Cheaper renewable fuel for NI’s off-grid home critical to net-zero plans

OFTEC tells Westminster committee Northern Ireland needs renewable liquid fuel obligation
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Making renewable liquid fuel more affordable for off-grid homes will be vital if Northern Ireland is to meet its decarbonisation targets, a Westminster committee has heard.

MPs on the Northern Ireland Affairs Committee are carrying out an inquiry into the progress Northern Ireland has made transitioning towards renewable energy and achieving its net-zero targets.

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Last Wednesday the committee heard from a delegation on how a Renewable Liquid Fuel Obligation (RLHFO) which would pave the way for cheaper fuel for off-grid homes here. The legislation would be similar to a scheme in the transport sector which has been operating for almost two decades.

OFTEC Ireland Manager, David Blevings, pictured outside Westminster last weekOFTEC Ireland Manager, David Blevings, pictured outside Westminster last week
OFTEC Ireland Manager, David Blevings, pictured outside Westminster last week

The committee heard evidence from David Blevings (Ireland Manager at OFTEC), Paddy Larkin (CEO at Mutual Energy), John Boyce (Wind Development Director at Renewable Energy Systems) and Mark Fitch (Corporate Development Director at Transmission Investment).

Throughout the session, the witnesses stated Northern Ireland currently does not have the grid capacity for homes to transition, en masse, from liquid heating systems to electrical heating systems.

Addressing the committee, Mr Blevings said the introduction of a RLHFO would cost the government nothing and would provide householders with an affordable way to reduce their emissions.

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“Currently, 526,000 homes in Northern Ireland use liquid fuel to heat their homes,” said Mr Blevings.

“Replacing kerosene heating oil with a renewable liquid fuel will ensure that off-grid households across Northern Ireland can decarbonise in an easy, affordable and non-disruptive way.

“It will cost the government nothing to introduce a RLFHO akin to the Renewable Transport Fuel Order (RTFO).

“The obligation would provide a route by which renewable liquid fuels, such as Hydrotreated Vegetable Oil (HVO), can be supplied at an affordable cost to oil heating customers.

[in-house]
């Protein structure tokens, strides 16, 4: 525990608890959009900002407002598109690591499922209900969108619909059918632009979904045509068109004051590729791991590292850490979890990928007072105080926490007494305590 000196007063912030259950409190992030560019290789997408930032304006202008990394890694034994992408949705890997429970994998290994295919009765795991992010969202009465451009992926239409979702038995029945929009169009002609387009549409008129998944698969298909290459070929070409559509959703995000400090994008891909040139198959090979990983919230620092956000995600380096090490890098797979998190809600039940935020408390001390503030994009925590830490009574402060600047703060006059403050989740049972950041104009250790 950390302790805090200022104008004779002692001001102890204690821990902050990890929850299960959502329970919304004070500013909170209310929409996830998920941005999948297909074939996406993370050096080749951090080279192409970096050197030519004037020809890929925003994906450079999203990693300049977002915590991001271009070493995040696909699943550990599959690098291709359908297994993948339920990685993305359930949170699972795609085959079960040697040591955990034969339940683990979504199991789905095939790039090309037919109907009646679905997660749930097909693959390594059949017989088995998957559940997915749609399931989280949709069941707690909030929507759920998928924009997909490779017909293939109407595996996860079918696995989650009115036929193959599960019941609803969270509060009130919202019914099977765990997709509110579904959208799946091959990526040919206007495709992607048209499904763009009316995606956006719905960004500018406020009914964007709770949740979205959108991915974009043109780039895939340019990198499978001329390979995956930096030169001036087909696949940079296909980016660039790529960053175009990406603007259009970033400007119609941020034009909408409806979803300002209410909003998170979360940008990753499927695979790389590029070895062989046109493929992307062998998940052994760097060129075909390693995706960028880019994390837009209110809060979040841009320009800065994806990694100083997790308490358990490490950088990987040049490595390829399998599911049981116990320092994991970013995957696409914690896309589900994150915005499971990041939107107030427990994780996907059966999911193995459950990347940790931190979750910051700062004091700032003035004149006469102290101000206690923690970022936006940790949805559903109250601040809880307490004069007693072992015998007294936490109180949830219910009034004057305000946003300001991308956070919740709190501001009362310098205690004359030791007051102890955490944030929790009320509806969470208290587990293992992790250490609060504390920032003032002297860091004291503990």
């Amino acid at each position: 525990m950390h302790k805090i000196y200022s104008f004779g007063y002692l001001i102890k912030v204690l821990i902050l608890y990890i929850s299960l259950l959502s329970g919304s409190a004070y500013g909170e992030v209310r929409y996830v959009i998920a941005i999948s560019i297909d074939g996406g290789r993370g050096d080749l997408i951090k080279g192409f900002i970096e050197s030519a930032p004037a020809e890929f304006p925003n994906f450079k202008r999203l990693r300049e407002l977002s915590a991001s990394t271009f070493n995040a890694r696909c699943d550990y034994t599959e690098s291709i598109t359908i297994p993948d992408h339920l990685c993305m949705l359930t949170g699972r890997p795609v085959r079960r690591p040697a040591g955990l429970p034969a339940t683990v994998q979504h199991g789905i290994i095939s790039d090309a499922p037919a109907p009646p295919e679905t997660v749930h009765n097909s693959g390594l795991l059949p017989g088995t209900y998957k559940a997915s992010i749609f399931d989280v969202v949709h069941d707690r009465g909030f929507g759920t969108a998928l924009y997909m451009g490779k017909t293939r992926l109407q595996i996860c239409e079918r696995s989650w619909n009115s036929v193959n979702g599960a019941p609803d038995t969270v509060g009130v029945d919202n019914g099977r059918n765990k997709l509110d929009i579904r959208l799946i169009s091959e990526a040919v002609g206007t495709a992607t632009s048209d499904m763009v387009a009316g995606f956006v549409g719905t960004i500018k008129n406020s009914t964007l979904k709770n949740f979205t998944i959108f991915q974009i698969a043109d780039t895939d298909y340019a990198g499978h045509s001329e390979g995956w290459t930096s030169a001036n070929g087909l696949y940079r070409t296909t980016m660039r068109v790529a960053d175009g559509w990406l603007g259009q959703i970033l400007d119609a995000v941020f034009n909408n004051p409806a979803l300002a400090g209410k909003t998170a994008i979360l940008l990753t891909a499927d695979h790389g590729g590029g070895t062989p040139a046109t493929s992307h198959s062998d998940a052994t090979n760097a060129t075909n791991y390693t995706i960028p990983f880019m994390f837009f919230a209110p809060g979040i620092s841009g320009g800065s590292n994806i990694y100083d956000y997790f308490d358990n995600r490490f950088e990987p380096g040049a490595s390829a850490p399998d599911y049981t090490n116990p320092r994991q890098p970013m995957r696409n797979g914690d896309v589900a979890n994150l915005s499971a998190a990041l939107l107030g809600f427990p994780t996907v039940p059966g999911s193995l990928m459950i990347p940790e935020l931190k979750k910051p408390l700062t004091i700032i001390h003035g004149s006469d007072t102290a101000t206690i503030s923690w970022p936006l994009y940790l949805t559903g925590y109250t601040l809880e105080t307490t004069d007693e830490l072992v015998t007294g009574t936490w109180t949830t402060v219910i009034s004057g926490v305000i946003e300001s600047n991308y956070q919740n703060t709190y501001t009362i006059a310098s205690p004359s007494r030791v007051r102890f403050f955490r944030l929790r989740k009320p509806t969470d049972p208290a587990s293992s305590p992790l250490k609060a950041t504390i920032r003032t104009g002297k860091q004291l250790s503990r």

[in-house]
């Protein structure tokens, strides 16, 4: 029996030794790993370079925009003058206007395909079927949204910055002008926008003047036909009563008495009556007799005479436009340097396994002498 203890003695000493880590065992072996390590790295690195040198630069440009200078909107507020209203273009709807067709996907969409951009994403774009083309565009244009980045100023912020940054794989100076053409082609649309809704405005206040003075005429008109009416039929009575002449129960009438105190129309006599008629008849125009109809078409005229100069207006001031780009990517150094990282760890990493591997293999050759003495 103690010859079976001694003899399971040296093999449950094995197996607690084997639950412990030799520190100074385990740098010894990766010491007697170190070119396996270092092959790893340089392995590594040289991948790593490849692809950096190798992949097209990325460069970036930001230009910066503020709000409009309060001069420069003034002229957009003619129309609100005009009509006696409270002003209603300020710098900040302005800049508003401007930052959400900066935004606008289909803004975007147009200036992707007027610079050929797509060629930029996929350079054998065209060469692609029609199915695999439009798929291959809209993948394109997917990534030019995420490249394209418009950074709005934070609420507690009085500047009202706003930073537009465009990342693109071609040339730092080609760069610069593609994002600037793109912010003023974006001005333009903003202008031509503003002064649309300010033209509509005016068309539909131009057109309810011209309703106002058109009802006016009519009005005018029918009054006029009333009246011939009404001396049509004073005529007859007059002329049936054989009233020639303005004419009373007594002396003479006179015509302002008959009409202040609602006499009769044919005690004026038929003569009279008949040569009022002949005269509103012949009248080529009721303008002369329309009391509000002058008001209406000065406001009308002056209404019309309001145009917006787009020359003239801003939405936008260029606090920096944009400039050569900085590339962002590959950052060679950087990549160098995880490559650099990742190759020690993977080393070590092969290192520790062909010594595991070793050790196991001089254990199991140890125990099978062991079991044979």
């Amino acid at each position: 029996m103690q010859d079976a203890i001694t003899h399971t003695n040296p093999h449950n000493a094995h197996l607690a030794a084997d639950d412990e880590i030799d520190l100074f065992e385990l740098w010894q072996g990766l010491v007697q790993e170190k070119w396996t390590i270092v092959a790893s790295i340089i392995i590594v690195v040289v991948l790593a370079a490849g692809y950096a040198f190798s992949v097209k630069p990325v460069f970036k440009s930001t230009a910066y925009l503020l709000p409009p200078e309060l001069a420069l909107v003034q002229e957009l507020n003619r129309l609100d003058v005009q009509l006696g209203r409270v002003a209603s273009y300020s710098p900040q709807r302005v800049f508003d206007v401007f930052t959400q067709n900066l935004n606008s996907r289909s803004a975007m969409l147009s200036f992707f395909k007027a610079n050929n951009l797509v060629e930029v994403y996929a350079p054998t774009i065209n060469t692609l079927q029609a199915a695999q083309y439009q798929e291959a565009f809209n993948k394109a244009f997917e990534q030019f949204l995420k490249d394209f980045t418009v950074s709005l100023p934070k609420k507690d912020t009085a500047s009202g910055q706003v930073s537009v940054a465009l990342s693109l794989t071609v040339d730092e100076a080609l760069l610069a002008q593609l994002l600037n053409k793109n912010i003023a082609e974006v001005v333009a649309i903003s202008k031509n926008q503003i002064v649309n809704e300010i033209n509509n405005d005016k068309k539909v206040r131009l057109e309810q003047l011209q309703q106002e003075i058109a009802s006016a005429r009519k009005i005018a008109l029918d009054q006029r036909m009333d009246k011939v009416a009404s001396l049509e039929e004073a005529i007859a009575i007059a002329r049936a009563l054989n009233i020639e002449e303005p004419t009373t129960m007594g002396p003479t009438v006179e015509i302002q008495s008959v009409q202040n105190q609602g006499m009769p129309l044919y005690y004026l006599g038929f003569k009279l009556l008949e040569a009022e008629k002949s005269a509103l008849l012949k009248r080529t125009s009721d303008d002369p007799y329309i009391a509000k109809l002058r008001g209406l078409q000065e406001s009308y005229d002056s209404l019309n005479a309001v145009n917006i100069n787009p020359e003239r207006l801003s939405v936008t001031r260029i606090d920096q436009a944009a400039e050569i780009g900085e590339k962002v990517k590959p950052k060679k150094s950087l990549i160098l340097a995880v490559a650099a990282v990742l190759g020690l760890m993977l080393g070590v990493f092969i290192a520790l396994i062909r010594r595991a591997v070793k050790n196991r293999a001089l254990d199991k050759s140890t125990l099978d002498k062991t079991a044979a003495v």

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“It will provide a pragmatic pathway that yields immediate carbon savings, market certainty and least disruption.”

The panel of witnesses agreed reaching the stage where electricity can sustainably support Northern Ireland’s heating needs will take “decades and substantial investment”.

On average, homeowners in Northern Ireland can expect to pay £24,000 to install a heat pump and retrofit their property with the required insulation.

“While heat pumps may be the answer for some, for a lot of homeowners they are simply financially unviable,” Mr Blevings said.

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“OFTEC believes much, if not all, of Northern Ireland’s rural housing stock could be categorised as complex to decarbonise.

“There is no panacea for decarbonisation. Putting all your eggs in one basket is not a sensible option. We need to use all low carbon and no carbon technologies to meet our net-zero targets and the liquid fuel sector is ready to play its part.

“Through the use of HVO, there is real potential for an affordable solution to the decarbonisation conundrum to be presented to the consumer.”

Highlighting the need for consumers to be brought along on the decarbonisation pathway, Mr Blevings said it was crucial consumers understand policy plans and feel their views have been listened to.

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“If a 20% blend was introduced as part of the UK’s RLFHO, it would see the UK meet its carbon four and five budgets as the roll out could start immediately and would instantly impact all oil heated homes,” he said.

“We already have the equipment, support and a workforce capable of applying HVO conversion at scale and maintaining distribution of the fuel through existing channels across the UK including Northern Ireland.

“The science shows there is more than enough feedstock to supply the UK and Ireland’s heating requirements using HVO.

“It is already being produced in Great Britain and, in Northern Ireland we already have two companies are talking to Invest NI about producing it locally in Derry/Londonderry.”

For more information on biofuels and their importance to Northern Ireland’s decarbonisation pathway visit

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